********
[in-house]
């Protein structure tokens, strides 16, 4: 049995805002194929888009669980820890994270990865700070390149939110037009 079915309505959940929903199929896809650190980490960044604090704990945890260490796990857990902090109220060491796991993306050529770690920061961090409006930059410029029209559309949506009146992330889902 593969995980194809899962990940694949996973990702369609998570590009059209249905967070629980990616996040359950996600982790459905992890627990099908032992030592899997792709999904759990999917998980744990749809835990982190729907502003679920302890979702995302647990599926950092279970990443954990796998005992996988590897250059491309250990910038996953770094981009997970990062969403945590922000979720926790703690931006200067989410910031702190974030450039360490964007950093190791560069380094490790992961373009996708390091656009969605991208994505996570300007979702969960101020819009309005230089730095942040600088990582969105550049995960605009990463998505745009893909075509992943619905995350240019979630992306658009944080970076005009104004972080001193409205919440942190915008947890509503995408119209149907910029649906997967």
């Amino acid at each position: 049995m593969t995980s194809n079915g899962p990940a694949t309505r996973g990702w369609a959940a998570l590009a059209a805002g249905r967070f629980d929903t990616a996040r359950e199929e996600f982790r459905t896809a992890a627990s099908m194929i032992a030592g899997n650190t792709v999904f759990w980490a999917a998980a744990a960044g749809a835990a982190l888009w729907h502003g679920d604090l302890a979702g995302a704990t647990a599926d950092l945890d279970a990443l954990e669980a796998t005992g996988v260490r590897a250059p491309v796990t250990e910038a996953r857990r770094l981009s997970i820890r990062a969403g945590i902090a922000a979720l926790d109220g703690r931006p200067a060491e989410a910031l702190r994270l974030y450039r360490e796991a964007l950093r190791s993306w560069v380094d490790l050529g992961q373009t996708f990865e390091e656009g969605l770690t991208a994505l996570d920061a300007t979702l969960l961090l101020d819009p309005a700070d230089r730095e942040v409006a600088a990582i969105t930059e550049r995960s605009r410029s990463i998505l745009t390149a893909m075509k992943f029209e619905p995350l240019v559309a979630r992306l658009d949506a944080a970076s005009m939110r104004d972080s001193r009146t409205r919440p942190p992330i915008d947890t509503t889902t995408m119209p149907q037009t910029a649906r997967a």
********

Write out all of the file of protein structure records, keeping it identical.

[in-house]
């Protein structure tokens, strides 16, 4: 049995805002194929888009669980820890994270990865700070390149939110037009 079915309505959940929903199929896809650190980490960044604090704990945890260490796990857990902090109220060491796991993306050529770690920061961090409006930059410029029209559309949506009146992330889902 593969995980194809899962990940694949996973990702369609998570590009059209249905967070629980990616996040359950996600982790459905992890627990099908032992030592899997792709999904759990999917998980744990749809835990982190729907502003679920302890979702995302647990599926950092279970990443954990796998005992996988590897250059491309250990910038996953770094981009997970990062969403945590922000979720926790703690931006200067989410910031702190974030450039360490964007950093190791560069380094490790992961373009996708390091656009969605991208994505996570300007979702969960101020819009309005230089730095942040600088990582969105550049995960605009990463998505745009893909075509992943619905995350240019979630992306658009944080970076005009104004972080001193409205919440942190915008947890509503995408119209149907910029649906997967």
């Amino acid at each position: 049995m593969t995980s194809n079915g899962p990940a694949t309505r996973g990702w369609a959940a998570l590009a059209a805002g249905r967070f629980d929903t990616a996040r359950e199929e996600f982790r459905t896809a992890a627990s099908m194929i032992a030592g899997n650190t792709v999904f759990w980490a999917a998980a744990a960044g749809a835990a982190l888009w729907h502003g679920d604090l302890a979702g995302a704990t647990a599926d950092l945890d279970a990443l954990e669980a796998t005992g996988v260490r590897a250059p491309v796990t250990e910038a996953r857990r770094l981009s997970i820890r990062a969403g945590i902090a922000a979720l926790d109220g703690r931006p200067a060491e989410a910031l702190r994270l974030y450039r360490e796991a964007l950093r190791s993306w560069v380094d490790l050529g992961q373009t996708f990865e390091e656009g969605l770690t991208a994505l996570d920061a300007t979702l969960l961090l101020d819009p309005a700070d230089r730095e942040v409006a600088a990582i969105t930059e550049r995960s605009r410029s990463i998505l745009t390149a893909m075509k992943f029209e619905p995350l240019v559309a979630r992306l658009d949506a944080a970076s005009m939110r104004d972080s001193r009146t409205r919440p942190p992330i915008d947890t509503t889902t995408m119209p149907q037009t910029a649906r997967a």